The new facility at VLTI for phase-referenced imaging and micro-arcsecond astrometry (PRIMA, Delplancke 2008; van Belle et al. 2008) is currently undergoing its commissioning phase. PRIMA consists of four subsystems: the star-separator module (STS, Nijenhuis et al. 2008), the internal laser metrology (Schuhler 2007), the differential delay lines (DDL, Pepe et al. 2008), and two identical fringe sensor units (called FSU-A and FSU-B). However, for the MIDI+FSU-A mode alone, the FSU-A from the PRIMA subsystems is relevant. A detailed description of the FSUs is given by Sahlmann et al. 2009. We briefly summarize the principle setup of the FSU-A:

  • The FSU-A operates in the K band between 2.0 μm and 2.5 μm.

  • Polarizing beam splitters separate the p and s components of the individual beams, resulting in four beams separated by 90°in phase, before they are injected into single-mode fibers.

  • The fibers send the light inside a cryostat where each of the four beams gets dispersed by a prism over five pixels on one quadrant of a detector.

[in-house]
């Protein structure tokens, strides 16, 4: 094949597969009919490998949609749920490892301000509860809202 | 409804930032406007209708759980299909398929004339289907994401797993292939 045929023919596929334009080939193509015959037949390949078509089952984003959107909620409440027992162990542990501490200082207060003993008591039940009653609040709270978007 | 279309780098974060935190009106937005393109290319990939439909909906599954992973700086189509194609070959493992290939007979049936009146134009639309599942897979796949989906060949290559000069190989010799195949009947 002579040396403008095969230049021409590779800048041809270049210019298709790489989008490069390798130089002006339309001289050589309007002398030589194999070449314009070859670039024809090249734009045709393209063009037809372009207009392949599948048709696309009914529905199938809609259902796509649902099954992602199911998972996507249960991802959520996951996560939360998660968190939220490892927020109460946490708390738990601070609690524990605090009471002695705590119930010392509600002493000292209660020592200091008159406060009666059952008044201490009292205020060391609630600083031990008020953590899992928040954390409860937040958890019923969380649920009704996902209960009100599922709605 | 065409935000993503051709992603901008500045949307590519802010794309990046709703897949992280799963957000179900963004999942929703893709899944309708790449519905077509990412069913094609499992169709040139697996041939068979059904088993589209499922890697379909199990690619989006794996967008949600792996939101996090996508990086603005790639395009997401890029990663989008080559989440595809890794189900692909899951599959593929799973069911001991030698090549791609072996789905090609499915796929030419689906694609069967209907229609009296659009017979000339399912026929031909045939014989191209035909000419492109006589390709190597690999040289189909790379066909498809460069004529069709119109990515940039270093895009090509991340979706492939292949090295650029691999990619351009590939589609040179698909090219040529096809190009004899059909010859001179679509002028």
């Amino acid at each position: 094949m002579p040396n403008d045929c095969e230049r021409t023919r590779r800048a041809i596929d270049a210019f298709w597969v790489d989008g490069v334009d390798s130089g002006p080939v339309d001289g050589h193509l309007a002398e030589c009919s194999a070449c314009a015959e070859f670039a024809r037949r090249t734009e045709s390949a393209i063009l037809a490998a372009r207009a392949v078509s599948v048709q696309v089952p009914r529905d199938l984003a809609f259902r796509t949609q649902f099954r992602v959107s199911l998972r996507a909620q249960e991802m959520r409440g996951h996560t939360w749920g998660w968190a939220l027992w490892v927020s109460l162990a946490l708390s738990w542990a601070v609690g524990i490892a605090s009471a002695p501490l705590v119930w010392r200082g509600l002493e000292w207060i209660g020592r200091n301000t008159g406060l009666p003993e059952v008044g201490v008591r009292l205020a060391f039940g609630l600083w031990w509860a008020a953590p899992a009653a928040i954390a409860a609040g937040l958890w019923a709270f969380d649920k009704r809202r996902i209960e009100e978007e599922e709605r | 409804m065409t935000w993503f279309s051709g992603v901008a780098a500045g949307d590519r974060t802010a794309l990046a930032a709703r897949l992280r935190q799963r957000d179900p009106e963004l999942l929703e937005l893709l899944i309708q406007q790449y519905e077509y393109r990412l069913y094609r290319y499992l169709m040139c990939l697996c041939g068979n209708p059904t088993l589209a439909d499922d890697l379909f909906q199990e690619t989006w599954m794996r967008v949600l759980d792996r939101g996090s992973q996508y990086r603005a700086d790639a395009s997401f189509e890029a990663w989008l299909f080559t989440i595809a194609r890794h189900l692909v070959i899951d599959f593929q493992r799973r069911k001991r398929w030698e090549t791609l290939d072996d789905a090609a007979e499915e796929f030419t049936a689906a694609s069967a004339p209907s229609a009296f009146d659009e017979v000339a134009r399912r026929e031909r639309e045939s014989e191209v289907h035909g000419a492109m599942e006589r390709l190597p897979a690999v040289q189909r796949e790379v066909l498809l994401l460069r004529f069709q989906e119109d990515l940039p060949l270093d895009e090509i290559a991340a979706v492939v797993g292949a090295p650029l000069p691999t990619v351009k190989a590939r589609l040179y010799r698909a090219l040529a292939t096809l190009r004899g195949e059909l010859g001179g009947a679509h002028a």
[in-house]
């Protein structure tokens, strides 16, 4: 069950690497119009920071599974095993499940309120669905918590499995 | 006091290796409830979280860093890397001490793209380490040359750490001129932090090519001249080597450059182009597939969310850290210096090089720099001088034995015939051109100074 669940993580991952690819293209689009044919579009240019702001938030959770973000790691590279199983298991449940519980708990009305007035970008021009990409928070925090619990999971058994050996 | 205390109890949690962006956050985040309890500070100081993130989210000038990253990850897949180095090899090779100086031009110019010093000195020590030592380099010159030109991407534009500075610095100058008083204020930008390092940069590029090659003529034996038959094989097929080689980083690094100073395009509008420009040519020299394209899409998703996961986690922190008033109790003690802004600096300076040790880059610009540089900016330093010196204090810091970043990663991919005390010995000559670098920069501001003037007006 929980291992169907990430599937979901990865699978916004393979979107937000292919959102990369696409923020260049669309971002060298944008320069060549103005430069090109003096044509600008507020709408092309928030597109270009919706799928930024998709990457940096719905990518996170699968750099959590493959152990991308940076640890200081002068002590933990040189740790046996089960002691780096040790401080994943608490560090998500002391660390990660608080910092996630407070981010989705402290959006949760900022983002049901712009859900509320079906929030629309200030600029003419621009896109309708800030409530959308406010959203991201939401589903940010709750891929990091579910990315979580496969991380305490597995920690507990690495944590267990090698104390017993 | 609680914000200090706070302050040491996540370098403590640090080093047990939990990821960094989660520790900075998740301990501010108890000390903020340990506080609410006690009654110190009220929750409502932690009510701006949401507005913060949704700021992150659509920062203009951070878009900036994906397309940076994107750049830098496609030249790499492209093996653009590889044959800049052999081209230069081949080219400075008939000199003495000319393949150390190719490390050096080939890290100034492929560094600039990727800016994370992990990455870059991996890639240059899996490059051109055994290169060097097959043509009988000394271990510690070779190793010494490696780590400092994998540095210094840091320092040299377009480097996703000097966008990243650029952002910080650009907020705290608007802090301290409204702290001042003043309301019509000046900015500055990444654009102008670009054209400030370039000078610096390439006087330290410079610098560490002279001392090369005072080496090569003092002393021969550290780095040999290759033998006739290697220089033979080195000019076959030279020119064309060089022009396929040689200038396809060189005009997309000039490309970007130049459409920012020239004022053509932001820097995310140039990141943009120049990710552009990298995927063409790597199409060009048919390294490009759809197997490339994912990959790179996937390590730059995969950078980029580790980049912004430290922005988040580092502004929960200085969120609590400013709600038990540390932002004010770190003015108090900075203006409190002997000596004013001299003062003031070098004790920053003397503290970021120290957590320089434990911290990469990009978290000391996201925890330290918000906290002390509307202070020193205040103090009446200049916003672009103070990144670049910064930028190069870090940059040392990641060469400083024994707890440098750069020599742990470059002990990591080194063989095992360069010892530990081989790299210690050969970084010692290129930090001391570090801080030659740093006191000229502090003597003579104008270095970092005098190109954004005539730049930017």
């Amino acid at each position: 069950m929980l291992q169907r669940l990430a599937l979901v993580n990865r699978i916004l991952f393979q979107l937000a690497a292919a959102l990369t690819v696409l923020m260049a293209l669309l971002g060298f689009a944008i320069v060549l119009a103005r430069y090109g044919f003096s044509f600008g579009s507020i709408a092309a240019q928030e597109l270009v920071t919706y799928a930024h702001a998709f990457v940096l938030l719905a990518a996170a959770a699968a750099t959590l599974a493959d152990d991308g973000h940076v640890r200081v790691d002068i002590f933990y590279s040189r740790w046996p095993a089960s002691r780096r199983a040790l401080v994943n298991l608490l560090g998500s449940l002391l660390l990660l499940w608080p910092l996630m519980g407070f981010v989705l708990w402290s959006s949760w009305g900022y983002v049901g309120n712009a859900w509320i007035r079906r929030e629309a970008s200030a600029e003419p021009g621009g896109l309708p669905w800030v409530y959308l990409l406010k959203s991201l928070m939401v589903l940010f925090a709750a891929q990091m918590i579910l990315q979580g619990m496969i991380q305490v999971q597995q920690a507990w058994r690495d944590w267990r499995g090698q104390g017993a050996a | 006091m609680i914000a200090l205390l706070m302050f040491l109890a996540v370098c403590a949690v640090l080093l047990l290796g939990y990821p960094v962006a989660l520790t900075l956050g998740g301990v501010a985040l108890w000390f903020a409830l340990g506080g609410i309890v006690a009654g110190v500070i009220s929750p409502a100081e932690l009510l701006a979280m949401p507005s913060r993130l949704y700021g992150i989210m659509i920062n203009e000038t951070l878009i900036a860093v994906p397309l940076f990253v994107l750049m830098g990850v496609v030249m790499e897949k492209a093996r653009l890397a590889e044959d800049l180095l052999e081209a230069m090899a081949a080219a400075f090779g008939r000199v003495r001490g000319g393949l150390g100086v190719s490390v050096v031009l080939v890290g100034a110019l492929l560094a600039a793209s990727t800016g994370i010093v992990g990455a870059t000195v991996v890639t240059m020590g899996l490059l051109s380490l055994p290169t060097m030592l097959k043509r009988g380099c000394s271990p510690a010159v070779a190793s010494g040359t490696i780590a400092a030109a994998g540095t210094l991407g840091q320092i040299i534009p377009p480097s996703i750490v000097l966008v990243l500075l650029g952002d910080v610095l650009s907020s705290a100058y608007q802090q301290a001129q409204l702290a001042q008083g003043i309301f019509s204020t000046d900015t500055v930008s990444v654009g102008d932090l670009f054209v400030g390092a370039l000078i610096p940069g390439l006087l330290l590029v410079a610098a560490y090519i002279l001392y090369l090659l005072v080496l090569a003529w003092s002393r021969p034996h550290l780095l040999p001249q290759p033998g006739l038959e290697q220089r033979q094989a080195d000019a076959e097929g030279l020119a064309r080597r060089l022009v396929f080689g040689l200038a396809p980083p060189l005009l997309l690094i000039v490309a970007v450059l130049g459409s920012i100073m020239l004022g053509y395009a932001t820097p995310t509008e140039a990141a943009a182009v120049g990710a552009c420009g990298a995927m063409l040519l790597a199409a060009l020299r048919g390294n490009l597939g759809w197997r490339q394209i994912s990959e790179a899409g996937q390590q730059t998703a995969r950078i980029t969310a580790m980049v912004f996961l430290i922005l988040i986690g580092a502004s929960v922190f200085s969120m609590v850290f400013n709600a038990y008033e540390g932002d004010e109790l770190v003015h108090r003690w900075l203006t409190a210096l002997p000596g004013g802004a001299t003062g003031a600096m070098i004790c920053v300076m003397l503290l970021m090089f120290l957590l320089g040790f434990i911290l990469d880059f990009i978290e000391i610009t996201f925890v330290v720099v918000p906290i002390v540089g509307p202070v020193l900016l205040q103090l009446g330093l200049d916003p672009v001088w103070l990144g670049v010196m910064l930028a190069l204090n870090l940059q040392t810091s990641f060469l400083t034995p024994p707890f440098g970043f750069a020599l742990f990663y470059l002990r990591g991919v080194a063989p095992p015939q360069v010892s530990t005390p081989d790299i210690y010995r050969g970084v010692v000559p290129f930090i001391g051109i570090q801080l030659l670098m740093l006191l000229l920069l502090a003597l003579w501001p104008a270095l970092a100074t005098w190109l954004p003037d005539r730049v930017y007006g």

• For each quadrant a synthetic white light pixel is computed by summing up the flux measured by the five spectral pixels.

Given the setup, the four light beams are phase-shifted spatially. The intensity of a sinusoidal signal (or fringe package) is therefore measured at four points separated by a quarter of a wavelength. This so-called ABCD principle allows computation of the fringe phase and group delay, as well as visibility directly (see Eqs. (4) and (5) in Shao & Staelin 1977) and in real time.

In this paper, the operation scheme of the MIDI+FSU-A mode is briefly described in Sect. 2. The performance of this new mode and the measurement of K band visibilities are presented in Sects. 3 and 4, respectively. Discussion and conclusions can be found in Sect. 5.

In the next paper of this series, we will discuss the achievable differential phase precision in the MIDI+FSU mode in detail, which is significantly improved by factors of 10–100 over the MIDI stand-alone operation thanks to the synchronous FSU tracking information. This new capability will be discussed in the context of faint companion detections down to the planetary regime.

2. Operating MIDI+FSU-A